She’s been a Kittyhawk, Road Runner and an Eagle, and her basketball career has taken her to two new continents and nearly 13,000 miles, but what’s next for Aussie Georgia Ohrdorf?
Ohrdorf is unmistakably a basketball player, standing at six-feet tall, however her first foray into sport was in a rather different field.
“I did dancing but I refused to participate in my ballet concert so I knew then the performing arts probably weren’t for me,” laughed Ohrdorf, who soon turned her attention to basketball.
Ohrdorf grew up in the East Corrimal suburb of Wollongong, New South Wales. Enjoying an upbringing on the beach, this is where her love of basketball began to grow. She made her area’s representative team aged nine, before a conversation during a private training session sparked her desire to take her game forward.
“My coach had just come back from college in America. I just started talking to her about her experience and I was like wait a second, that sounds really fun.
“I asked her more about it and ‘do you think I could do it’ and she was like well if you put your mind to it. I was like 12-years-old but in my mind I was like that’s what I’m doing, that’s it, I’m going to America and I’m playing college basketball.
“In hindsight, you tell kids that now ‘oh if you work hard enough’ right, like yeah ‘you can do whatever you put your mind to’ but her saying that to me kinda like flipped a switch in my brain.”
And go to America she did, Ohrdorf received a scholarship from the Metropolitan State University of Denver, leaving her homeland in 2014, aged 18. It was an eye-opening experience for Georgia as she found out what the NCAA was all about.
“It’s like a whole other world, I’m still shocked at how much money they threw at me. They paid for my tuition, they paid for my room, paid for my food, paid for my everything, and you got all the best gear and I’m like how are you spending this much money at a mid-range Division II level, and this goes on across the board, it’s crazy!
“It was very demanding but it really breeds this professionalism in you. These coaches, it’s their livelihood and they’re very intense on making sure that you’re working at their best and that you’re giving your all.
“My coach, she was a 6’3” red-headed lady and she was kinda scary! She’d played professionally and looking at me she was like ‘I know you can be better’ everyday. She would really yell at me ‘I know you can be better’ and this and that.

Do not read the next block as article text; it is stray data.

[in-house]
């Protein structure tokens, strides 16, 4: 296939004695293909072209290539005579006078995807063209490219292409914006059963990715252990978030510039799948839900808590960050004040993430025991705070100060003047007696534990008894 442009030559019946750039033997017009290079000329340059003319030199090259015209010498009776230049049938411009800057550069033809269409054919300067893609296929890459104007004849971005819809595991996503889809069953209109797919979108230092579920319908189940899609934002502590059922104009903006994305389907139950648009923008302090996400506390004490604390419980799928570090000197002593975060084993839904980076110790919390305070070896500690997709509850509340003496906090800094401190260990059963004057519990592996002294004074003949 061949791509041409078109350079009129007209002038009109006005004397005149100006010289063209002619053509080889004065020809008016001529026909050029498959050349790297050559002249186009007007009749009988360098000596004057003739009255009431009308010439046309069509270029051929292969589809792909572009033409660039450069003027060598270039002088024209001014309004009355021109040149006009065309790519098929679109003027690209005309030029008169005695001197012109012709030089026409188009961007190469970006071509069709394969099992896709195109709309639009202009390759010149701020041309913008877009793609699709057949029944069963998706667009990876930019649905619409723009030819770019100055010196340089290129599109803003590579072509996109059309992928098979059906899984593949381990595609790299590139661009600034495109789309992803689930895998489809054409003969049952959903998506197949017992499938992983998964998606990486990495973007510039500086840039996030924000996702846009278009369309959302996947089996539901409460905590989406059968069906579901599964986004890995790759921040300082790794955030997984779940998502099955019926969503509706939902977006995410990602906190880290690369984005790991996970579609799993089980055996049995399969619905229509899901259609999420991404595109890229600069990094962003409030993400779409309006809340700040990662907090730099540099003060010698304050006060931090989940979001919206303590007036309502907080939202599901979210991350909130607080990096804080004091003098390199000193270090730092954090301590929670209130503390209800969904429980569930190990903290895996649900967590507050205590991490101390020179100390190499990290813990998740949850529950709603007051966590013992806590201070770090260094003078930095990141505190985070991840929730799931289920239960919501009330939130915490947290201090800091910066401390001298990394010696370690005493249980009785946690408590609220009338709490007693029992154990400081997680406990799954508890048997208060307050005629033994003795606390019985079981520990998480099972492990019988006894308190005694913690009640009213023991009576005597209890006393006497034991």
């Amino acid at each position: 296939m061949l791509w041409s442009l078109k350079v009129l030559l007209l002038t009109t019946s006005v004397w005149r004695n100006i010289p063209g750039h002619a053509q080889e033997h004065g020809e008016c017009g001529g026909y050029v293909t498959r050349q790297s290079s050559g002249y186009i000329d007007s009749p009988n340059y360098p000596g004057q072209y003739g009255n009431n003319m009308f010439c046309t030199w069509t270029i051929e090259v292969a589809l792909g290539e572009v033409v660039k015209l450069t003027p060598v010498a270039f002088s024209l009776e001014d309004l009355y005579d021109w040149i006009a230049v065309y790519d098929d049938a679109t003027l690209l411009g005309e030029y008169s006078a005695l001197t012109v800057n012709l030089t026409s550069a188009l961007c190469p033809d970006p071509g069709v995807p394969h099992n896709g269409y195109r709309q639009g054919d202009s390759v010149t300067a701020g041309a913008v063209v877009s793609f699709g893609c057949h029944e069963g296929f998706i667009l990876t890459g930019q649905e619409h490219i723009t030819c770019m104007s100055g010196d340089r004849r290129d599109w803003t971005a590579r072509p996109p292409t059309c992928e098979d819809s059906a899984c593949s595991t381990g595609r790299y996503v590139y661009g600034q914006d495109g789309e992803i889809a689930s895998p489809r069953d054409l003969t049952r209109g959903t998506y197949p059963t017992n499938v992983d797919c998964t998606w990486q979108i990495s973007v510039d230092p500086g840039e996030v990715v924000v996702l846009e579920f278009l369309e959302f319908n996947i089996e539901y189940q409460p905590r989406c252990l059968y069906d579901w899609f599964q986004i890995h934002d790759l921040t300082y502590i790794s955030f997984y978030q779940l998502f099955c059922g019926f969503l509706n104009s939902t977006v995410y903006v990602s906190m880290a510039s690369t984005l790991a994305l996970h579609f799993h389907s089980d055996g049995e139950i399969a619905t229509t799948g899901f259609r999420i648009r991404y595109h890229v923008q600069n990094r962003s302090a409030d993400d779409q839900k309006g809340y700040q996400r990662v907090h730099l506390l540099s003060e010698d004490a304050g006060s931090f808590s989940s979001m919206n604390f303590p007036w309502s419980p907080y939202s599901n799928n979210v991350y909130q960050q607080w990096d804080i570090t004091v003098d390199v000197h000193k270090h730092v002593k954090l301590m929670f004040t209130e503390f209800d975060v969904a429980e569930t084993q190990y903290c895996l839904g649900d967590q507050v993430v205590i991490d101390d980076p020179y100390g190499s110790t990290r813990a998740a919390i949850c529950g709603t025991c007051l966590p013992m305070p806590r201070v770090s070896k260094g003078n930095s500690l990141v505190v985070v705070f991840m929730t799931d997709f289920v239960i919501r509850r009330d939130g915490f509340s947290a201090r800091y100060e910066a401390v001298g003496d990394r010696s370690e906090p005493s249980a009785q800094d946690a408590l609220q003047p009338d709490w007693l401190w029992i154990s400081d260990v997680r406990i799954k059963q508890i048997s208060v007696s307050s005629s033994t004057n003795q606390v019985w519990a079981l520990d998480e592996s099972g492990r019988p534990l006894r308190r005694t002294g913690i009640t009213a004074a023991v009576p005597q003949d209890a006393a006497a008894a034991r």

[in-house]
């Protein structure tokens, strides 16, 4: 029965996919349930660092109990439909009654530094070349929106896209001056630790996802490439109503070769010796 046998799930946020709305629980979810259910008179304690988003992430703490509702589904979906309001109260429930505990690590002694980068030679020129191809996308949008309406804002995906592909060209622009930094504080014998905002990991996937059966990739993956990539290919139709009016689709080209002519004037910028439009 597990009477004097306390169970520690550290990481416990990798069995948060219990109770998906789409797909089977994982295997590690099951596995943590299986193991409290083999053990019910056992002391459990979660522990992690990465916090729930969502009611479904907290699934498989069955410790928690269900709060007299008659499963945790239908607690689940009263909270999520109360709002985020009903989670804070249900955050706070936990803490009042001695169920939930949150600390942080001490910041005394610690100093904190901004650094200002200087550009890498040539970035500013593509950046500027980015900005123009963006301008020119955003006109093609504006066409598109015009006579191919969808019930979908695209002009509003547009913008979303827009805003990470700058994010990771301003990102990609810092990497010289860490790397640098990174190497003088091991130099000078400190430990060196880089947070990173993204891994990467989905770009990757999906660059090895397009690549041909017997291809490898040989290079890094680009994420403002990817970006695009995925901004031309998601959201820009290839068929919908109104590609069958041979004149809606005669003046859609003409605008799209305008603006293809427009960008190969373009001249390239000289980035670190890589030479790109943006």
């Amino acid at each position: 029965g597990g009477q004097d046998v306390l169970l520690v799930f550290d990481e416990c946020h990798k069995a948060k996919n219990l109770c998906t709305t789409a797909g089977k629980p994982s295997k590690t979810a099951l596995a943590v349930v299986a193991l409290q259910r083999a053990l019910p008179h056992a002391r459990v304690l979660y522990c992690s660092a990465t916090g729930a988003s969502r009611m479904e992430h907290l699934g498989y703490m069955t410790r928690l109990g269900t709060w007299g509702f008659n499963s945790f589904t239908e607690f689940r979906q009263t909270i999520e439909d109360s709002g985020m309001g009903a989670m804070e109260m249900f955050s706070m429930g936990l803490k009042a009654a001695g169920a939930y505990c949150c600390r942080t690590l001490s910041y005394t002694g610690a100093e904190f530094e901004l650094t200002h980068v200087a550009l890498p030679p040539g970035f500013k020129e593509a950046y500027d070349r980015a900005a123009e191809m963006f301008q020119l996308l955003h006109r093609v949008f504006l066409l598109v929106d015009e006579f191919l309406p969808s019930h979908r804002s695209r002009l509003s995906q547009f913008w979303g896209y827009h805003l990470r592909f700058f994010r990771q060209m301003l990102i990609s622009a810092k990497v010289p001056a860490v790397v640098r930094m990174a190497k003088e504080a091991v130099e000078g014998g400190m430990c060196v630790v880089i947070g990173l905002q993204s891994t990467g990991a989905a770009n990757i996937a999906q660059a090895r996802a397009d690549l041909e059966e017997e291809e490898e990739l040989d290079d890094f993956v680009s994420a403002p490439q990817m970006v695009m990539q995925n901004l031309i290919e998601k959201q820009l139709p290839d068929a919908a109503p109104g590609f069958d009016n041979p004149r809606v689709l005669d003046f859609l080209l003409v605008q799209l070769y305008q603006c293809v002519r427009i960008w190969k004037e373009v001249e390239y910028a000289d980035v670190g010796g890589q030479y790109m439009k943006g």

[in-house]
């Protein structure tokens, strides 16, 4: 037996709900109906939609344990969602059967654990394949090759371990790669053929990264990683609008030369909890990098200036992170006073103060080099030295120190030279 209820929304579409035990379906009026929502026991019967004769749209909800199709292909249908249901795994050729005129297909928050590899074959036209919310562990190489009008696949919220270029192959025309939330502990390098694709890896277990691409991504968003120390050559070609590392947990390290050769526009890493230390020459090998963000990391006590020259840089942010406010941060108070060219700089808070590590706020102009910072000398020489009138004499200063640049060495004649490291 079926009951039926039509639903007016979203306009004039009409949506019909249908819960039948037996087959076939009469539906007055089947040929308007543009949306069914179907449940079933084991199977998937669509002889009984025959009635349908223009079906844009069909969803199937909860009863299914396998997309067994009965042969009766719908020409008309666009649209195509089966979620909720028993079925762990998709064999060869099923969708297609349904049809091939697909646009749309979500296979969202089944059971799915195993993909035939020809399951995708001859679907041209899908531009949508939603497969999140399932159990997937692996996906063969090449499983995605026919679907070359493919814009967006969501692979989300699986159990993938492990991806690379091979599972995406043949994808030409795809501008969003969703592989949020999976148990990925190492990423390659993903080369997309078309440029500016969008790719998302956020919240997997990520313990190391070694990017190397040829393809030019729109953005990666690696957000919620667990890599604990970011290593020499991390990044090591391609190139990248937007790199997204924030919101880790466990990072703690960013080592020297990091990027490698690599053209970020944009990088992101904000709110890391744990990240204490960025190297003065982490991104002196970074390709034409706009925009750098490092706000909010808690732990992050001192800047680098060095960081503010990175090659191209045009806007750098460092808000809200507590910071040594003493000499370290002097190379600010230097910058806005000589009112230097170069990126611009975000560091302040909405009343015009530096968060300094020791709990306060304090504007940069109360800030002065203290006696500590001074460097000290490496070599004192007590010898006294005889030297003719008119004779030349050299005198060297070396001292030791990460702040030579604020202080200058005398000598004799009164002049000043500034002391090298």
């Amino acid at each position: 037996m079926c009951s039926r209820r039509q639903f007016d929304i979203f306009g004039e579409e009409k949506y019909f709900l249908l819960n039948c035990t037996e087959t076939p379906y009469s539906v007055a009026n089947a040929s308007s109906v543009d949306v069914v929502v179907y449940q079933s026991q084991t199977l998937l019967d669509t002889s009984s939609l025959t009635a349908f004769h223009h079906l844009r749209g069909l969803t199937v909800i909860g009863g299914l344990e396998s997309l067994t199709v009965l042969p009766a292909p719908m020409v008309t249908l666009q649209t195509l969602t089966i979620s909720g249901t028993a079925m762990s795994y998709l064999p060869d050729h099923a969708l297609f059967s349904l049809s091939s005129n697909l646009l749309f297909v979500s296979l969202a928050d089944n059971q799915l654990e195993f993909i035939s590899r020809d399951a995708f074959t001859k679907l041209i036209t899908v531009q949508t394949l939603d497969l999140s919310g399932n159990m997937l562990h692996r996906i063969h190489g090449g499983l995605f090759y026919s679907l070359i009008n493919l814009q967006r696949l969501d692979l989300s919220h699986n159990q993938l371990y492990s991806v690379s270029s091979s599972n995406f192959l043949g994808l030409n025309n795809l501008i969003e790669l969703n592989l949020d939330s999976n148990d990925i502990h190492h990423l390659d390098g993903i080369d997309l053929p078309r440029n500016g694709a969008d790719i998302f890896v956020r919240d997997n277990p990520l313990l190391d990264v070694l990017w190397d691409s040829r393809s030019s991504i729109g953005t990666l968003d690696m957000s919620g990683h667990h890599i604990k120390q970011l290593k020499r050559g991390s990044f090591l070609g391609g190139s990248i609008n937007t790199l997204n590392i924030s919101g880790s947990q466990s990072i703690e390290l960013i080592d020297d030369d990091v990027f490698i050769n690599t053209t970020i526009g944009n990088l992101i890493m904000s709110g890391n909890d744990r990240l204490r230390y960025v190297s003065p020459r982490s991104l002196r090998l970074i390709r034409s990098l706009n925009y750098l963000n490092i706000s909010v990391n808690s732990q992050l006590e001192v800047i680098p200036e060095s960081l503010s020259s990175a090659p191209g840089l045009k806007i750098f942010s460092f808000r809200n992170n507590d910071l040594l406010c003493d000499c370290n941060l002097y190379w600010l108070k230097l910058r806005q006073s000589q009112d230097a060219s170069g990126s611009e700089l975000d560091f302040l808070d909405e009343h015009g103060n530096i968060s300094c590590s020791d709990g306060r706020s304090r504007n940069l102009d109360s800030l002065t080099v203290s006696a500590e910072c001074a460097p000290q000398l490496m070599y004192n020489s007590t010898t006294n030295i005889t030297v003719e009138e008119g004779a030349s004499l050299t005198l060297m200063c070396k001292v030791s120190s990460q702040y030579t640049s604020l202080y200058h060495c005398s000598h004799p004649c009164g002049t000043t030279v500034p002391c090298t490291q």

“It did get the best out of me but when you’re 18, 19 and you’ve got someone yelling at you it’s kinda scary!
“Once we figured out where we were and she told me how she felt it kinda built me into the player that I emerged in Newcastle like, that kind of leadership and direction and toughness I brought to the court it really developed from over there.”
During four years in Colorado, Ohrdorf made herself a regular in Denver, but by 2018 it was time to make a move, joining the Newcastle Eagles.
While her workload dropped from the demanding US Collegiate system, the calibre of player she was with had now risen.
“They were much more physical and a bit more switched on and it was just nice to play with people who had played professionally in the past, especially in my second year with Lisa [Koop] and Mante [Kvederavičiūtė],” said Ohrdorf, who would form a friendly rivalry with the former.
“She really knew how to put a forearm underneath my ribs and stuff like that, she really well seasoned so she just knows all the tricks.
“I had to be more creative, I couldn’t just be this brute with all this strength because I had someone who was a good couple of inches taller than me, so she helped me be a bit more crafty.”
Citing a community feel as one of the reasons she fell in love with the game as a child, Ohrdorf welcomed that back on Tyneside.
“We wanted to win and we knew we could win but when we came off the court we were like, we’re having fun again, we’re just being each other’s best mates,” said the 24-year-old, who grew a particular friendship with housemate Giulia Simioni.
“When I first met her I thought this is a mistake, she just wears this very straight face and you can’t see any emotion and that’s not me at all.
“But no, it turned out the opposite, I think I really brought her out of her shell a bit and showed her it’s OK to be who you are and we just got along really, really well.
“We really enjoyed each other’s company and she’s a bit more funny and weird than she portrays to people,” Ohrdorf said of Simioni, who captained the Eagles during the duo’s two years in black and gold.
“Georgia was an incredible housemate. We decided to live together before even meeting in person. In that type of situation there can sometimes be clashes but, with Georgia, it was easy,” said Simioni, who was full of praise for her roommate.
“The best part of having her as a roommate was her positive energy. She has a happy spirit which was contagious to me and it made my experience in Newcastle much more enjoyable.
“Georgia was not just a good roommate, she is a formidable person and a truly great friend.”
So what’s next for Ohrdorf? Now back in Australia and completing her Masters degree from Northumbria University, what does the future hold?
“I think I’m semi-retired from basketball, I don’t really see myself doing anything with that.
“If something in Australia pops up then potentially but I’m getting to the stage where I don’t want to study much anymore and I want to start building a career.
“I finish my dissertation in September and then go into full job hunting mode is my plan, but if I play some social basketball I play some social basketball.”
So after a whirlwind career, we might have seen the last of the larger-than-life Aussie on court, but her impact on the game, particularly on Tyneside, won’t be forgotten by fans and teammates alike.